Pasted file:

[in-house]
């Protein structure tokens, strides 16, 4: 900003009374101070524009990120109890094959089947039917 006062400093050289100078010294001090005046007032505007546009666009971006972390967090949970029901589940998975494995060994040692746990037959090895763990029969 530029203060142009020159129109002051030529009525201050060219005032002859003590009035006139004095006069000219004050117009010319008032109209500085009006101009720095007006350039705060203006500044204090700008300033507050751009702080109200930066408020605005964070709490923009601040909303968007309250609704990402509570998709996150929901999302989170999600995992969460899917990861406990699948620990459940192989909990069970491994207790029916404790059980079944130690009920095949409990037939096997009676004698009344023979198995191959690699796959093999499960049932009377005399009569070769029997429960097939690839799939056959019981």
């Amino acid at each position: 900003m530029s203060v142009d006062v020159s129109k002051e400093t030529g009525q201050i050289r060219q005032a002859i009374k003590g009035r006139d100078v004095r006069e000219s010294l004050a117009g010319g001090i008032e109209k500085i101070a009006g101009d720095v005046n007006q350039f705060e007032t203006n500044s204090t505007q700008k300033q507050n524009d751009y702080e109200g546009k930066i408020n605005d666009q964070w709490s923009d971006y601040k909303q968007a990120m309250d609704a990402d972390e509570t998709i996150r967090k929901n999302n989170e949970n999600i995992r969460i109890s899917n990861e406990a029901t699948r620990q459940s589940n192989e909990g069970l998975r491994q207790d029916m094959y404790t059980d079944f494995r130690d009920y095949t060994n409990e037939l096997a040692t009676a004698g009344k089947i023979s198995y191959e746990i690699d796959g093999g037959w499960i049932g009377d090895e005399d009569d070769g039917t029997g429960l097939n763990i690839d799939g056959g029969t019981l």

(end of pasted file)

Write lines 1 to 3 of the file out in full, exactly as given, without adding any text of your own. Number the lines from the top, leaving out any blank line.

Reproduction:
[in-house]
């Protein structure tokens, strides 16, 4: 900003009374101070524009990120109890094959089947039917 006062400093050289100078010294001090005046007032505007546009666009971006972390967090949970029901589940998975494995060994040692746990037959090895763990029969 530029203060142009020159129109002051030529009525201050060219005032002859003590009035006139004095006069000219004050117009010319008032109209500085009006101009720095007006350039705060203006500044204090700008300033507050751009702080109200930066408020605005964070709490923009601040909303968007309250609704990402509570998709996150929901999302989170999600995992969460899917990861406990699948620990459940192989909990069970491994207790029916404790059980079944130690009920095949409990037939096997009676004698009344023979198995191959690699796959093999499960049932009377005399009569070769029997429960097939690839799939056959019981």
């Amino acid at each position: 900003m530029s203060v142009d006062v020159s129109k002051e400093t030529g009525q201050i050289r060219q005032a002859i009374k003590g009035r006139d100078v004095r006069e000219s010294l004050a117009g010319g001090i008032e109209k500085i101070a009006g101009d720095v005046n007006q350039f705060e007032t203006n500044s204090t505007q700008k300033q507050n524009d751009y702080e109200g546009k930066i408020n605005d666009q964070w709490s923009d971006y601040k909303q968007a990120m309250d609704a990402d972390e509570t998709i996150r967090k929901n999302n989170e949970n999600i995992r969460i109890s899917n990861e406990a029901t699948r620990q459940s589940n192989e909990g069970l998975r491994q207790d029916m094959y404790t059980d079944f494995r130690d009920y095949t060994n409990e037939l096997a040692t009676a004698g009344k089947i023979s198995y191959e746990i690699d796959g093999g037959w499960i049932g009377d090895e005399d009569d070769g039917t029997g429960l097939n763990i690839d799939g056959g029969t019981l």